April 12, 2013; Los Angeles, CA, USA; Golden State Warriors power forward David Lee (10) reacts to a call the first half of the game against the Los Angeles Lakers at the Staples Center. Lakers won 118-116. Mandatory Credit: Jayne Kamin-Oncea-USA TODAY Sports

Golden State Warriors: Everybody Hates David Lee, But Why?

“Lee’s cartoonish body language seems to exclaim, ‘I’m just not cut out for this side of the court, you guys.’” – Kirk Goldsberry, March 1, 2013

“He’s the second-highest-paid Warrior, but at this point he’s maybe the fourth-most important player on the team.” – Justin Verrier, October 25, 2012

“When you think of what many consider to be a bright (or brighter) future for the Warriors, just about no one associates Lee with that.” – Tom Ziller, November 30, 2012

“Keeping him in the lineup when opponents have possession in the final minutes exposes the Warriors to any number of offensive attacks.” –Me, two weeks ago.

People sure love to pick on the Golden State Warriors’ David Lee.

The two time All-Star and former Florida standout has a history of mixing an impressive stat sheet with terrible defense for sub-.500 teams. He’s strong, but not very athletic. Efficient, but slow. Unselfish, but unspectacular. Have I said his defense is terrible?

Poking holes in Lee’s game has become a beloved pastime for basketball analysts, particularly as focus and acclaim has shifted to defense-first teams like Tom Thibodeau’s Chicago Bulls or the latter day Memphis Grizzlies. Lee (like Chicago’s own Carlos Boozer) has undeniable skills at the rim and from mid-range, but his above-average ability to read defenses and create from down low hasn’t translated to the other end of the floor, where he frequently gets lost on rotations, plays out of possession, or gets overpowered by larger, stronger big men.

Those types of mistakes have become inexcusable to many league observers, and Lee’s visibility (an ironic consequence of his offensive production) has made him a whipping boy for offensively-minded power forwards.

However, even after you take all of that into consideration, the Warriors would not be on their way to the playoffs if it weren’t for his production and consistency over the course of the season.

Lee scores more than 18 points per game (on .517 shooting), brings down more than 10 boards and hits more than 80 percent of his free throws. He’s smart, quick (not the same thing as ‘fast’, buy a dictionary) and  is a team player on offense. More importantly, his presence on the floor creates an efficient alternative to the perimeter scoring offered by Stephen Curry, Klay Thompson and Jarrett Jack. That, in turn, forces opposing defenses to leave a man on him, thereby giving the Warriors a more balanced offensive attack.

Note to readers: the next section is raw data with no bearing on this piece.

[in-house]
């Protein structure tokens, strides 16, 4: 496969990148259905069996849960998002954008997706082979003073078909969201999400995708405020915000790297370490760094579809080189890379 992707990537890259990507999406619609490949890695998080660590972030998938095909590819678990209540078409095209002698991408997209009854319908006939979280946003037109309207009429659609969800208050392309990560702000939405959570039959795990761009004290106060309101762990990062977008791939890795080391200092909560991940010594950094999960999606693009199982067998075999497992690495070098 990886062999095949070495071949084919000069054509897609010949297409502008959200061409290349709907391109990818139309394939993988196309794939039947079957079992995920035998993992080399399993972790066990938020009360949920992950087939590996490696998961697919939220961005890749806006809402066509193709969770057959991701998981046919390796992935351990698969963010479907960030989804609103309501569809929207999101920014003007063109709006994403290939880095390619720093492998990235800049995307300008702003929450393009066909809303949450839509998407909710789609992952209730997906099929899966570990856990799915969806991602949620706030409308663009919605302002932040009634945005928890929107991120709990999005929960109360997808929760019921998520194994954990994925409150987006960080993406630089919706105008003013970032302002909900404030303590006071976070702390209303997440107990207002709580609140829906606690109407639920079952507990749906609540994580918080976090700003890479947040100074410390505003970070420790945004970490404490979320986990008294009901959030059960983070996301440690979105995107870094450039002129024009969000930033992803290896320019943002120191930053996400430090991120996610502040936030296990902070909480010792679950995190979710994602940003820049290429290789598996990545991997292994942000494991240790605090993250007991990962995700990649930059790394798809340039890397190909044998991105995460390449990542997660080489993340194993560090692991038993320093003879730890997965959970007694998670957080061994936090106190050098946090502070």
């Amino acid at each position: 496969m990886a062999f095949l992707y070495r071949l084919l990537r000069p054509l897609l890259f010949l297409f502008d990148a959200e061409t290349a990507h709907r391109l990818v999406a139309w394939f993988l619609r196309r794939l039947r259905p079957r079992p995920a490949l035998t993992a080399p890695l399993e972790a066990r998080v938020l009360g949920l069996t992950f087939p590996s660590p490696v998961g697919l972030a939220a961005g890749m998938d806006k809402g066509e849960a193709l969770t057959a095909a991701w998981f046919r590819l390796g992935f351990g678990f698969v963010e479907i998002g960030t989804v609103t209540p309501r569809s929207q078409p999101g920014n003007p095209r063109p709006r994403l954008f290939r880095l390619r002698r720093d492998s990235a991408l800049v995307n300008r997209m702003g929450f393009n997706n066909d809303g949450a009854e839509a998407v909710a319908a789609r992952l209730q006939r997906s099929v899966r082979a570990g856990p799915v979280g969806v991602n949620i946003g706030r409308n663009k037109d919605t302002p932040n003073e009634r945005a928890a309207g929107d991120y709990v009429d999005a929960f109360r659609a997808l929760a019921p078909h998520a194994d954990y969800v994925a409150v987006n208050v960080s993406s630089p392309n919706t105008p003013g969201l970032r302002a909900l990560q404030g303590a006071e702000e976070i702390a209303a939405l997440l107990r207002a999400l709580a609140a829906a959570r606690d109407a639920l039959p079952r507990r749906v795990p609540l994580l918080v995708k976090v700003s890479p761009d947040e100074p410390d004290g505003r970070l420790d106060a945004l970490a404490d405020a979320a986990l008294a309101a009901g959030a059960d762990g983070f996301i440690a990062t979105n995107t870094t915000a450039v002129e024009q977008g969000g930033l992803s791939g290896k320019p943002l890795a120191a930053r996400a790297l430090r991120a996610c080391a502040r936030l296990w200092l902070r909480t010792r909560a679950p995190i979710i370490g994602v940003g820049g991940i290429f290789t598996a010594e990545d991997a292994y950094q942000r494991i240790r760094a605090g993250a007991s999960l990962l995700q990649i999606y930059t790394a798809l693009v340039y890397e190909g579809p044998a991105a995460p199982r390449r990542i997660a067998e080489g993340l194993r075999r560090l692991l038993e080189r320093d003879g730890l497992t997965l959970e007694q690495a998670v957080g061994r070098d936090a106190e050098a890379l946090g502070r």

Golden State averages 108.5 points per 100 possessions when Lee plays, a stronger offensive rating than what the league-leading Denver Nuggets have averaged over the course of the season. While the Warriors’ supercharged offense is a partially due to Lee’s ability to score on his own – his ambidexterity is a nightmare for opponents to defend – it also benefits from Lee’s outlet passes and assists, which more often than not target Curry or Thompson. Among power forwards who average at least 30 minutes per game, Lee ranks third behind Pau Gasol and Blake Griffin in assist ratio (15.6 percent), and second behind Griffin in assists per game (3.5).

Alternatively, when Lee sits, the Warriors’ offense suffers. Although Golden State still scores an impressive 101 points per 100 possessions (minus-7.5 points from), its assist percentage falls by more than 10 percent, which implies less passing and uncomplicated offensive schemes. Curiously, their turnover ratio also increases by 0.4 percent, a small but meaningful bump given the Warriors’ tendency to allow points off turnovers. Perhaps this is why he averages almost 37 minutes per game, which is more than the likes of Griffin or Serge Ibaka.

Lee’s above average passing highlights a well-rounded offensive game that frequently gets lost in the shuffle with all the talk of his negligible defense. Among qualified starting power forwards, Lee ranks 10th in free throw attempts, ninth in made free throws, 12th in usage rate and ninth in player impact estimate. He does all of this, again, while averaging almost 37 minutes per game.

Lee will never be considered an elite all-around player, but his ability to do a lot of little things very well plays an integral role in an offense that fueled the Warriors into the playoffs. As for his defense, it’s bad to be sure, but it’s gotten better. Golden State’s defensive rating with Lee on the floor fell from 109 points per 100 possessions last season to 104 points per 100 possessions this year, according to basketball-reference.com.

And he hasn’t been deaf to the criticism. Last month, Lee said this to Ethan Sherwood Strauss of WarriorsWorld:

“At this point I could care less. I’ve worked hard to improve my defense. I think I’m a much better defensive player today than I was a year ago and definitely to start my career. There’s a lot of different numbers to support a lot of different things. You can’t have it both ways. You can’t say me putting up 20 and 10 doesn’t matter because ‘numbers don’t matter,’ but at the same time, ‘charts at MIT matter.’ You can’t have it both ways.”

So, maybe it’s time to give David Lee a break. He’s right, we can’t have it both ways.

Tags: David Lee Golden State Warriors

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